It may also be worth noting that a 2018 systemic review did not find conclusive evidence that NSAIDs increased the risk of flare-ups.
Doctors sometimes prescribe anticonvulsants to ease nerve pain, though there is very limited evidence that these drugs can address the pain when it relates to bowel symptoms.
Doctors also prescribe antidepressants to people with irritable bowel syndrome as an “adjuvant analgesic,” a drug not only intended to relieve pain but used for that purpose.
Meanwhile, fatigue affects 42–47%Trusted Source of people with ulcerative colitis. Treatment to reduce the inflammation can help with fatigue, as can drugs called immunomodulators and amino salicylates.
To manage pain and fatigue, the Crohn’s & Colitis Foundation also recommends:
mind and body exercises, such as yoga and meditation
Coping strategies to improve mental health
To support and enhance mental wellbeing while dealing with ulcerative colitis, a person might try:
eating healthy, nourishing food that does not cause digestive upset
limiting the consumption of alcohol and caffeine
trying to get plenty of sleep each night
practicing relaxation techniques such as deep breathing exercises or yoga
using supplements, if a doctor recommends it
The following techniques may also help reduce anxiety and depression:
setting achievable goals, by starting small and working up to larger goals
establishing a daily routine
challenging negative thoughts or self-doubts as they arise
accepting that not everything can be controlled
celebrating best efforts, not perfect achievements
learning about and managing triggers
Having social support can also help. People may benefit from:
making time for a fun activity or an enjoyable social interaction each day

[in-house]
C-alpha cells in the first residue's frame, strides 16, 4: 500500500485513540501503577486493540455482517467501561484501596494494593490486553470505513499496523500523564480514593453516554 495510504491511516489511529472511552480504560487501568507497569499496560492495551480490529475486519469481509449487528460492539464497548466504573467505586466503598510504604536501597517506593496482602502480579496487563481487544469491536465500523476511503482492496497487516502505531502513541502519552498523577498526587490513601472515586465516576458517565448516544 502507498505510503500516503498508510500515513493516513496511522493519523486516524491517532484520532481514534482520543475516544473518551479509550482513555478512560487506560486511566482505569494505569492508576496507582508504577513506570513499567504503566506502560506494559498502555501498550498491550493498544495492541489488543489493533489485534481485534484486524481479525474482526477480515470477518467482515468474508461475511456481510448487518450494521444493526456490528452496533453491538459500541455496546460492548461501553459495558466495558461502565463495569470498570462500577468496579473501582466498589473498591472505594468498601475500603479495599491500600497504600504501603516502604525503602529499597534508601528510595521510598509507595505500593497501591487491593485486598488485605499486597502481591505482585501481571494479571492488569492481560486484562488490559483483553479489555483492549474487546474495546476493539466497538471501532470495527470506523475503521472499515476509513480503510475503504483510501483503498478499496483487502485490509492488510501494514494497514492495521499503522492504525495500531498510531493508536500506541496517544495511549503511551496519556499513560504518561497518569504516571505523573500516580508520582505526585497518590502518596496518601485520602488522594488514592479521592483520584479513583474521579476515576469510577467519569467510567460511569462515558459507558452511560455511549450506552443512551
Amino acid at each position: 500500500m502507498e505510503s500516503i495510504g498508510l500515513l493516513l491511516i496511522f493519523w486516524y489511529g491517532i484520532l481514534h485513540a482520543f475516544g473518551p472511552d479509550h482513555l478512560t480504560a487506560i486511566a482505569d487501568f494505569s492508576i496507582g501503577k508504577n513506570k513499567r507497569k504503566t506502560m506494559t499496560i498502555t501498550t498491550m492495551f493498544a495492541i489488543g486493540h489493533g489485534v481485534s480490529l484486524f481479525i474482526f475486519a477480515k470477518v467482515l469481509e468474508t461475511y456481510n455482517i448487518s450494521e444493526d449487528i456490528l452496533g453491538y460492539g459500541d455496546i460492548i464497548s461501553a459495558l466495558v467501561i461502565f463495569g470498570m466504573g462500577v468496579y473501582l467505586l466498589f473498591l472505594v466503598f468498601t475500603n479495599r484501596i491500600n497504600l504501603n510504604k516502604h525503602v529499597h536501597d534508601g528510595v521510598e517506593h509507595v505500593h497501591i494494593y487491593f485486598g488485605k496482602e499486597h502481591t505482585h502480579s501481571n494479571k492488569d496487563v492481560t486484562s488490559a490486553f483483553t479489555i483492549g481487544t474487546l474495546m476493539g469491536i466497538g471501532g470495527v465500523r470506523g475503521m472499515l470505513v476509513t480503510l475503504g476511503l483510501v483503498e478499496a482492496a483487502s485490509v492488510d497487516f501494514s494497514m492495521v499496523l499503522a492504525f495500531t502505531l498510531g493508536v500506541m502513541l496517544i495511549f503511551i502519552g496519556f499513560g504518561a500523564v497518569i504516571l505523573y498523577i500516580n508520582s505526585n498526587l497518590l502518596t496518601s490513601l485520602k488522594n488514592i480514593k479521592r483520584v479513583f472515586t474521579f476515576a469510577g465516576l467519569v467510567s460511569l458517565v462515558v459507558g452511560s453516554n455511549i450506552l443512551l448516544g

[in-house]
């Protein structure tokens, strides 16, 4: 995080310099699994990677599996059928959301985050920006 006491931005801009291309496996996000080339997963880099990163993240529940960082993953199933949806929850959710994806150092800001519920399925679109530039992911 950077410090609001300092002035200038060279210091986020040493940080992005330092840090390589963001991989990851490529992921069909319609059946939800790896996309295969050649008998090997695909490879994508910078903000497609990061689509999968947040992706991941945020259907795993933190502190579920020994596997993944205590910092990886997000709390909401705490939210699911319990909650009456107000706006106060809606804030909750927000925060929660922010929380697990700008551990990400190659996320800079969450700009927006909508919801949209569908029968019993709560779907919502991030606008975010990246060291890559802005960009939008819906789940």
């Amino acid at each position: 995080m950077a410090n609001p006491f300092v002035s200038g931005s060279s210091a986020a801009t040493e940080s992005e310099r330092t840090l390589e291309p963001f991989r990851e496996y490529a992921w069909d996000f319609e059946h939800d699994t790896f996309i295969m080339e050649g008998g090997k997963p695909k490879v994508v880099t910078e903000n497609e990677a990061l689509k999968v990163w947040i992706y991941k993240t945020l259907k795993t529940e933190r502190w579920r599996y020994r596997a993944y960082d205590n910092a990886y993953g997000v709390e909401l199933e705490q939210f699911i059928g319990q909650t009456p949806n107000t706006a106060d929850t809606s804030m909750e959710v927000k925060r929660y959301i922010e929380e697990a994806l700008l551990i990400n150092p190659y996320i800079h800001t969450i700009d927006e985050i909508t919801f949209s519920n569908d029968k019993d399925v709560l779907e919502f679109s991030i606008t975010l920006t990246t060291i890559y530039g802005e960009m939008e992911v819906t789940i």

taking on new responsibilities, such as by volunteering
talking to a trusted friend or family member or another supportive person
Talking to healthcare professionals
Let a trusted healthcare professional know about any symptoms of depression or anxiety. They may prescribe medication or make a referral to a therapist.
Some general signs and symptoms of depression may include:
finding little or no pleasure in activities that were once enjoyable
having feelings of worthlessness that are excessive
having a consistently low mood
moving or talking more slowly than usual
having less energy than usual
having trouble sitting still
having trouble sleeping
experiencing persistent headaches
having thoughts of suicide or death
Anxiety may manifest as:
numbness or tingling sensations
hot flashes, sweating, shaking, or cold chills
discomfort or pain in the chest or throat
nausea or abdominal discomfort
aches and pains
restlessness, irritability, and hypersensitivity
dizziness, light-headedness, or faintness
worrying about death or a loss of control
feeling disconnected from one’s self
Mental health resources
A person can start by speaking with a trusted healthcare professional, who can recommend support groups, psychologists, and other helpful resources.
To find mental health support and resources, a person can also contact the Substance Abuse and Mental Health Services Administration’s National Helpline at 1-800-662-HELP (4357).
In addition, the Rome Foundation provides a directory of therapists who specialize in helping people with gastric conditions.
A person with ulcerative colitis may be more likely than others to develop depression, anxiety, or both — and these issues can make ulcerative colitis symptoms worse.
Managing the physical and psychological aspects of the condition can alleviate the symptoms, and there are several effective medical and holistic approaches.
A doctor can provide resources, treatment, and guidance, and trusted family members, friends, and support groups can also help.